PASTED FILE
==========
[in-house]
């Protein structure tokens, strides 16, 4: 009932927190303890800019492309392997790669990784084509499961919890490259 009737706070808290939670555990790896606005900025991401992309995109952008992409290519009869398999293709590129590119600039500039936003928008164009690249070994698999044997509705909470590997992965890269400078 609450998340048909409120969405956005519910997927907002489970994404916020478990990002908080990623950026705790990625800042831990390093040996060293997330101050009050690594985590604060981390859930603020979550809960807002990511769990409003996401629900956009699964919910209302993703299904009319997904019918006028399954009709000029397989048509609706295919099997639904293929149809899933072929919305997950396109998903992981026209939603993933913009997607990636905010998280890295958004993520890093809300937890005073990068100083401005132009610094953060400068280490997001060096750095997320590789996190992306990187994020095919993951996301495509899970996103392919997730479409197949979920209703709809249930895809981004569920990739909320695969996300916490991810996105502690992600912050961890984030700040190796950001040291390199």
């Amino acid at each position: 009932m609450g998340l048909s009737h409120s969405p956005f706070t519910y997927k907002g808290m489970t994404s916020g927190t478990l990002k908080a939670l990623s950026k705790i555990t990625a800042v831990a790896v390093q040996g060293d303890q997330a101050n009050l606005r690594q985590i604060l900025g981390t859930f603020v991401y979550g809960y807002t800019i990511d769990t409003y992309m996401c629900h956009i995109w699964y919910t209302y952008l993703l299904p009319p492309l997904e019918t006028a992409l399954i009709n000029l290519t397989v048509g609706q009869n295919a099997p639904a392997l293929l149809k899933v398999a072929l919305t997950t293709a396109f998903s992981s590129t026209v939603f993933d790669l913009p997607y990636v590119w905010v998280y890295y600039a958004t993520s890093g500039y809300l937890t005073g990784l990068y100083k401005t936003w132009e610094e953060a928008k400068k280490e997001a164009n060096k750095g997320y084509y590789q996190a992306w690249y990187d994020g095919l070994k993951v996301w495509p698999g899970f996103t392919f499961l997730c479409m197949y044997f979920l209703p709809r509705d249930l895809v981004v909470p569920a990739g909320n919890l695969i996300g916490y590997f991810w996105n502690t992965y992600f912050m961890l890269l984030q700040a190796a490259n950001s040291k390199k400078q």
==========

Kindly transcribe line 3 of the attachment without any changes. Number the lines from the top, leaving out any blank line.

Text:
């Amino acid at each position: 009932m609450g998340l048909s009737h409120s969405p956005f706070t519910y997927k907002g808290m489970t994404s916020g927190t478990l990002k908080a939670l990623s950026k705790i555990t990625a800042v831990a790896v390093q040996g060293d303890q997330a101050n009050l606005r690594q985590i604060l900025g981390t859930f603020v991401y979550g809960y807002t800019i990511d769990t409003y992309m996401c629900h956009i995109w699964y919910t209302y952008l993703l299904p009319p492309l997904e019918t006028a992409l399954i009709n000029l290519t397989v048509g609706q009869n295919a099997p639904a392997l293929l149809k899933v398999a072929l919305t997950t293709a396109f998903s992981s590129t026209v939603f993933d790669l913009p997607y990636v590119w905010v998280y890295y600039a958004t993520s890093g500039y809300l937890t005073g990784l990068y100083k401005t936003w132009e610094e953060a928008k400068k280490e997001a164009n060096k750095g997320y084509y590789q996190a992306w690249y990187d994020g095919l070994k993951v996301w495509p698999g899970f996103t392919f499961l997730c479409m197949y044997f979920l209703p709809r509705d249930l895809v981004v909470p569920a990739g909320n919890l695969i996300g916490y590997f991810w996105n502690t992965y992600f912050m961890l890269l984030q700040a190796a490259n950001s040291k390199k400078q």